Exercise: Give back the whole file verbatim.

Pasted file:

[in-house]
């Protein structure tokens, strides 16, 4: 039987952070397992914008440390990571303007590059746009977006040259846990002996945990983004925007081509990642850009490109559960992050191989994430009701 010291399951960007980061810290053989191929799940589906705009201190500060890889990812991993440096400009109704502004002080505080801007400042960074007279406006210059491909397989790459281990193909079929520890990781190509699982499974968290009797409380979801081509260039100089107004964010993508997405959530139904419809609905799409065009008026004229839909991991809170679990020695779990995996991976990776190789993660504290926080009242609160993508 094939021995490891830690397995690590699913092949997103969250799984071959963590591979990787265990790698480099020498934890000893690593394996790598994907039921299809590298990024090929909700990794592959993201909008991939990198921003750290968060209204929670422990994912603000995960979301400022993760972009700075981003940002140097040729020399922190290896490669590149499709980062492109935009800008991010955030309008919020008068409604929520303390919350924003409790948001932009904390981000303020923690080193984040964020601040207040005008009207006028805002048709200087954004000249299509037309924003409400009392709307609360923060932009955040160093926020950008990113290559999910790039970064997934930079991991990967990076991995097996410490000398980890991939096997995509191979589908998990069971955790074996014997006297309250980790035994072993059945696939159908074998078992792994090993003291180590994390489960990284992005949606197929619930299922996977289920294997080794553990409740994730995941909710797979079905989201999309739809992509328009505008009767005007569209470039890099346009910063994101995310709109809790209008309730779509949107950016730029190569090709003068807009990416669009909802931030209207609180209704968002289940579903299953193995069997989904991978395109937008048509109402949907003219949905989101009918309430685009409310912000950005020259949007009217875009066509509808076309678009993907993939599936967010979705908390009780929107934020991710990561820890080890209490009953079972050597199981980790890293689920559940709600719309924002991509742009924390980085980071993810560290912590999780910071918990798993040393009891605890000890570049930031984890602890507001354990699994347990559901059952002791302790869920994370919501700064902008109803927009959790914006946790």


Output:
[in-house]
């Protein structure tokens, strides 16, 4: 039987952070397992914008440390990571303007590059746009977006040259846990002996945990983004925007081509990642850009490109559960992050191989994430009701 010291399951960007980061810290053989191929799940589906705009201190500060890889990812991993440096400009109704502004002080505080801007400042960074007279406006210059491909397989790459281990193909079929520890990781190509699982499974968290009797409380979801081509260039100089107004964010993508997405959530139904419809609905799409065009008026004229839909991991809170679990020695779990995996991976990776190789993660504290926080009242609160993508 094939021995490891830690397995690590699913092949997103969250799984071959963590591979990787265990790698480099020498934890000893690593394996790598994907039921299809590298990024090929909700990794592959993201909008991939990198921003750290968060209204929670422990994912603000995960979301400022993760972009700075981003940002140097040729020399922190290896490669590149499709980062492109935009800008991010955030309008919020008068409604929520303390919350924003409790948001932009904390981000303020923690080193984040964020601040207040005008009207006028805002048709200087954004000249299509037309924003409400009392709307609360923060932009955040160093926020950008990113290559999910790039970064997934930079991991990967990076991995097996410490000398980890991939096997995509191979589908998990069971955790074996014997006297309250980790035994072993059945696939159908074998078992792994090993003291180590994390489960990284992005949606197929619930299922996977289920294997080794553990409740994730995941909710797979079905989201999309739809992509328009505008009767005007569209470039890099346009910063994101995310709109809790209008309730779509949107950016730029190569090709003068807009990416669009909802931030209207609180209704968002289940579903299953193995069997989904991978395109937008048509109402949907003219949905989101009918309430685009409310912000950005020259949007009217875009066509509808076309678009993907993939599936967010979705908390009780929107934020991710990561820890080890209490009953079972050597199981980790890293689920559940709600719309924002991509742009924390980085980071993810560290912590999780910071918990798993040393009891605890000890570049930031984890602890507001354990699994347990559901059952002791302790869920994370919501700064902008109803927009959790914006946790």